This is the last thing we need at a time when the gulf between supply and demand is so huge. Urgent action is required right across the board to increase the flow of new homes onto our rental market.

Bad outcomes in the rental market don’t just hurt renters. They also damage our economy’s ability to grow by restricting the number of new workers we can accommodate and placing upward pressure on wages.

Lending indicators

2023 saw home lending for new home construction hit a record low since data started being recorded in 2003.

During December, there was a 5.6 per cent reduction in the total value of housing loans to owner occupiers while investor lending fell by 1.3 per cent.

Poor sentiment amongst owner occupiers resulted in the number of loans for newly built homes declining by 4.9 per cent while existing home loans suffered an 8.2 per cent reduction.

The figures for December highlight the fact that the demand side of the new home building market is struggling at the same time as obstacles on the supply side persist.

The pipeline for new homes is shrinking and not showing assurances that people are able to build new homes.

To hit the 1.2 million homes target the volume of new home lending needs to be significantly higher.

The weak set of lending figures adds further to the case for the RBA to start reducing interest rates as soon as possible.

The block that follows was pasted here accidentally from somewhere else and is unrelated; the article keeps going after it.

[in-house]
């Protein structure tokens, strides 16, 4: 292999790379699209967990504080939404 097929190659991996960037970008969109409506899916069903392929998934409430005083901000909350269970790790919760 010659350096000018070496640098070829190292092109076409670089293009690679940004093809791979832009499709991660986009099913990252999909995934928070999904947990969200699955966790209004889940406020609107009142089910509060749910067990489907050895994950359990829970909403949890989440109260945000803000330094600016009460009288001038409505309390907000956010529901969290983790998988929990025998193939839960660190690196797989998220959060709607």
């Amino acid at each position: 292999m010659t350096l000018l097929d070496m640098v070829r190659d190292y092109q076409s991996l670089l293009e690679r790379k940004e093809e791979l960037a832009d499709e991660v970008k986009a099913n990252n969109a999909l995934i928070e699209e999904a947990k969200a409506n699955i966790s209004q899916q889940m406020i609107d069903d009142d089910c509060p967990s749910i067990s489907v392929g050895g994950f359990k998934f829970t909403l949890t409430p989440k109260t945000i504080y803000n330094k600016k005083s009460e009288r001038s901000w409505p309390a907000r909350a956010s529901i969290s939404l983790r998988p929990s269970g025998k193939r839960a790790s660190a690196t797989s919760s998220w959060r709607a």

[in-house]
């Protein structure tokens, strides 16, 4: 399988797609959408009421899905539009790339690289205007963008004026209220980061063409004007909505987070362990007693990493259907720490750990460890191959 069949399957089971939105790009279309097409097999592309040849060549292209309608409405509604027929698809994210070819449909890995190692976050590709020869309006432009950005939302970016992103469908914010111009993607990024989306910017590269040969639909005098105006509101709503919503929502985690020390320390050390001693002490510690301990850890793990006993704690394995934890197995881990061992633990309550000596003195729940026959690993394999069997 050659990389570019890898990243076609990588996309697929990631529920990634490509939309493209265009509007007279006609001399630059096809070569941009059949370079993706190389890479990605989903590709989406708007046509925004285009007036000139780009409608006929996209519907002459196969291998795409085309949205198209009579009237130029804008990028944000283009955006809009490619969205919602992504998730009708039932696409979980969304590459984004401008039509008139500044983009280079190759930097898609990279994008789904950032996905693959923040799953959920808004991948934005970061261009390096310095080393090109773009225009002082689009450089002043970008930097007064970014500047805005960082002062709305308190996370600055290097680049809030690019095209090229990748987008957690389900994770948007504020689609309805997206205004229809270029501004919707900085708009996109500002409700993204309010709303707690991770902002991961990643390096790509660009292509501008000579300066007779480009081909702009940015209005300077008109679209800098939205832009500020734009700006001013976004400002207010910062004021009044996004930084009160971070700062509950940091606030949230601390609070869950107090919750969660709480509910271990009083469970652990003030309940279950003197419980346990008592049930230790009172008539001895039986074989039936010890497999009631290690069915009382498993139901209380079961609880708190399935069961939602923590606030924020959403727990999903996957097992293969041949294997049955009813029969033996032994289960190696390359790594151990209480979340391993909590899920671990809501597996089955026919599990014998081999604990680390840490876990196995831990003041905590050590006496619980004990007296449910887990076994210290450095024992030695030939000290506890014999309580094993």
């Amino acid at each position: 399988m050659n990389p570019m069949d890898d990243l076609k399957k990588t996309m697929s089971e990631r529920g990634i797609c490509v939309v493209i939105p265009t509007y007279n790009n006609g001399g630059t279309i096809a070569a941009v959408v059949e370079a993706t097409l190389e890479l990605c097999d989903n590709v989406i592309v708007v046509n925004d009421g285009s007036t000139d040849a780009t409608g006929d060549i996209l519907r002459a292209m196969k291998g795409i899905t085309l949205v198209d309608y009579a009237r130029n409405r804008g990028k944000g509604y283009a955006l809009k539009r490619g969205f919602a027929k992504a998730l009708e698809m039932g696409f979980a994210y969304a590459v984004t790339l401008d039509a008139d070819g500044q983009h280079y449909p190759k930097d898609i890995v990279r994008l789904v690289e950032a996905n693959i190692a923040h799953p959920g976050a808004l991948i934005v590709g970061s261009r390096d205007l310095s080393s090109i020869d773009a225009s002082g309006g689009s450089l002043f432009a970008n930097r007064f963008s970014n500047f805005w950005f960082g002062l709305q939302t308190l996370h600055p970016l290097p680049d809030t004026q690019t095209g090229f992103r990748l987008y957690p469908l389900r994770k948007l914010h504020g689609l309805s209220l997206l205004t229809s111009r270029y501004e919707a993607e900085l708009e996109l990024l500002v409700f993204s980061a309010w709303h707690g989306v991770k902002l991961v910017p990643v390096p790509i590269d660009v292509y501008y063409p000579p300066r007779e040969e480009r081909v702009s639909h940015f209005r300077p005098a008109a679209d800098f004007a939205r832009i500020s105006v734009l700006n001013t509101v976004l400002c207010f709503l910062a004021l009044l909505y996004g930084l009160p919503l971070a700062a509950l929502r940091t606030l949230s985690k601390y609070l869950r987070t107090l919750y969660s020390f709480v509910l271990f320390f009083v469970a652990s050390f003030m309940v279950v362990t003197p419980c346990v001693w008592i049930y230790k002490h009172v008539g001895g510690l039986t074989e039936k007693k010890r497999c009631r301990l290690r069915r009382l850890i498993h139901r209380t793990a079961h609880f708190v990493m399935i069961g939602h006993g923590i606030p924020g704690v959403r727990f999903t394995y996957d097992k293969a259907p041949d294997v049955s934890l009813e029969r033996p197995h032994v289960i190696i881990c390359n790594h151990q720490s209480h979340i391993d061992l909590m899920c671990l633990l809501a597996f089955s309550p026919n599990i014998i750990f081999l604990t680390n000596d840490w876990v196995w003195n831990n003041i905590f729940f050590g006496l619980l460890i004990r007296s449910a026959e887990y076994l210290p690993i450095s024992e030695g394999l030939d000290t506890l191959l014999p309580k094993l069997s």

Decisive action needed

Master Builders acknowledges that Governments at all levels are starting to make inroads, and this will take time to flow through the market but more needs to be done to speed up the delivery of new homes.

Tradies remain deeply concerned with the impact the Federal Government’s Closing Loopholes Bill currently before the parliament will have on the sector and the housing crisis more broadly.

We are not building enough homes and when we do – they take too long to build and are too expensive. With these changes, it would only get worse. Everyone pays a price when there are fewer tradie businesses and higher costs for builders.


Media contact: Dee Zegarac, National Director, Media & Public Affairs

0400 493 071 |


More from this category

  • Building Construction, Property Real Estate
  • 18/07/2024
  • 09:00
New Romans

Keyton land acquisition expands its Victorian development pipeline